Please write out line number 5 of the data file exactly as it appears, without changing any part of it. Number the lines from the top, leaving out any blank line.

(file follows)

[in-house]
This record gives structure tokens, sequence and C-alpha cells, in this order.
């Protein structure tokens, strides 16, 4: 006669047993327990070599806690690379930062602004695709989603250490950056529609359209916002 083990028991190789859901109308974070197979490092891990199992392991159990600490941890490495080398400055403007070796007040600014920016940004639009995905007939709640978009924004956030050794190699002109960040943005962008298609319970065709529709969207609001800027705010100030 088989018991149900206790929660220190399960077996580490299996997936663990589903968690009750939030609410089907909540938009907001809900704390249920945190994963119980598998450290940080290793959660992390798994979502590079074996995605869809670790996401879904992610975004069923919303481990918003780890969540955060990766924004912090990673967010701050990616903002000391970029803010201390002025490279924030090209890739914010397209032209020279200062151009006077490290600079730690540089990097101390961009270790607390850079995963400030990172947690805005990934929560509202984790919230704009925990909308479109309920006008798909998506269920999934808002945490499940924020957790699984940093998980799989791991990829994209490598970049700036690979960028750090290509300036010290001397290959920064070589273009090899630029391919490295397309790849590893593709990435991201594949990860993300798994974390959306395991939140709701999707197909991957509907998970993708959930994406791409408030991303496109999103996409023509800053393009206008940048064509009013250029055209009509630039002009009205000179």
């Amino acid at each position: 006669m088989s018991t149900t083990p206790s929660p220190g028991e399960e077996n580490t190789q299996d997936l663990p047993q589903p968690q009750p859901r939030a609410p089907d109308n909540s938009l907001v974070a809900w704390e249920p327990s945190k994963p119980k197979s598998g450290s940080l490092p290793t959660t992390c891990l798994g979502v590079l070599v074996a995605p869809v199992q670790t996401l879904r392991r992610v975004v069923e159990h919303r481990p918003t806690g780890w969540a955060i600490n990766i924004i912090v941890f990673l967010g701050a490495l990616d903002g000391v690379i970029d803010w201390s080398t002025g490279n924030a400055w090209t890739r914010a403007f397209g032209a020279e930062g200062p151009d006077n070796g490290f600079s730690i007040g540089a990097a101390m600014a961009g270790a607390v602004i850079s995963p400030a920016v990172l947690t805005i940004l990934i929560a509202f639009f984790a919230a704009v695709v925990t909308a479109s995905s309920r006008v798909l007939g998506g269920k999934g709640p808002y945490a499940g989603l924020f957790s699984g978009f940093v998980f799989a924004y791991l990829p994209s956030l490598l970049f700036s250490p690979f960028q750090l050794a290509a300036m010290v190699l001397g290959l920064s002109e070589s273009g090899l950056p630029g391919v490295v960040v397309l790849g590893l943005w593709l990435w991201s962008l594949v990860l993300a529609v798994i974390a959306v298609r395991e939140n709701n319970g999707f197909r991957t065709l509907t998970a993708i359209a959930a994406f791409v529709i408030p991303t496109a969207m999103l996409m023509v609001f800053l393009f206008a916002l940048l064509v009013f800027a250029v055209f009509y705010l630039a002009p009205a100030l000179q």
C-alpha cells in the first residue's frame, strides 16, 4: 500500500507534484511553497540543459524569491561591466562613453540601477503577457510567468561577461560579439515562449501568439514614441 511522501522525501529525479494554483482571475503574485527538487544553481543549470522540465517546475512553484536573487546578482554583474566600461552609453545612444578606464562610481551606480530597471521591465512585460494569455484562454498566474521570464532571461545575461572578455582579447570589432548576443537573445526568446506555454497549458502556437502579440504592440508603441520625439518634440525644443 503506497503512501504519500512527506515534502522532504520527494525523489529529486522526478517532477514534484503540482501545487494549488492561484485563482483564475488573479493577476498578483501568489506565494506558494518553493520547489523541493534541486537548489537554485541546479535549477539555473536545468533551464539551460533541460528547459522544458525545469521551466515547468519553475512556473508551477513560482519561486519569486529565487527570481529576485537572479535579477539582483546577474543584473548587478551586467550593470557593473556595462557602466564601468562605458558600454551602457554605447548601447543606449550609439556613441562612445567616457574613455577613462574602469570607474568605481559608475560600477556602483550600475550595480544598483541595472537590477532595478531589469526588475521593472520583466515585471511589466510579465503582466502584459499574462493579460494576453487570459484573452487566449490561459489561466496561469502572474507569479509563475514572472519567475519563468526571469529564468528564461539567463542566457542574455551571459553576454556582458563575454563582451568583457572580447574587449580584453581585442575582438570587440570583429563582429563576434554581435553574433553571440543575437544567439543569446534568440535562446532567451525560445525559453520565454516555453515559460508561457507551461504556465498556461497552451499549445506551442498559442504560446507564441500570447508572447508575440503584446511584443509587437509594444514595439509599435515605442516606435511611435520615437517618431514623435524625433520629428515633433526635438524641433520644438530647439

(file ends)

C-alpha cells in the first residue's frame, strides 16, 4: 500500500507534484511553497540543459524569491561591466562613453540601477503577457510567468561577461560579439515562449501568439514614441 511522501522525501529525479494554483482571475503574485527538487544553481543549470522540465517546475512553484536573487546578482554583474566600461552609453545612444578606464562610481551606480530597471521591465512585460494569455484562454498566474521570464532571461545575461572578455582579447570589432548576443537573445526568446506555454497549458502556437502579440504592440508603441520625439518634440525644443 503506497503512501504519500512527506515534502522532504520527494525523489529529486522526478517532477514534484503540482501545487494549488492561484485563482483564475488573479493577476498578483501568489506565494506558494518553493520547489523541493534541486537548489537554485541546479535549477539555473536545468533551464539551460533541460528547459522544458525545469521551466515547468519553475512556473508551477513560482519561486519569486529565487527570481529576485537572479535579477539582483546577474543584473548587478551586467550593470557593473556595462557602466564601468562605458558600454551602457554605447548601447543606449550609439556613441562612445567616457574613455577613462574602469570607474568605481559608475560600477556602483550600475550595480544598483541595472537590477532595478531589469526588475521593472520583466515585471511589466510579465503582466502584459499574462493579460494576453487570459484573452487566449490561459489561466496561469502572474507569479509563475514572472519567475519563468526571469529564468528564461539567463542566457542574455551571459553576454556582458563575454563582451568583457572580447574587449580584453581585442575582438570587440570583429563582429563576434554581435553574433553571440543575437544567439543569446534568440535562446532567451525560445525559453520565454516555453515559460508561457507551461504556465498556461497552451499549445506551442498559442504560446507564441500570447508572447508575440503584446511584443509587437509594444514595439509599435515605442516606435511611435520615437517618431514623435524625433520629428515633433526635438524641433520644438530647439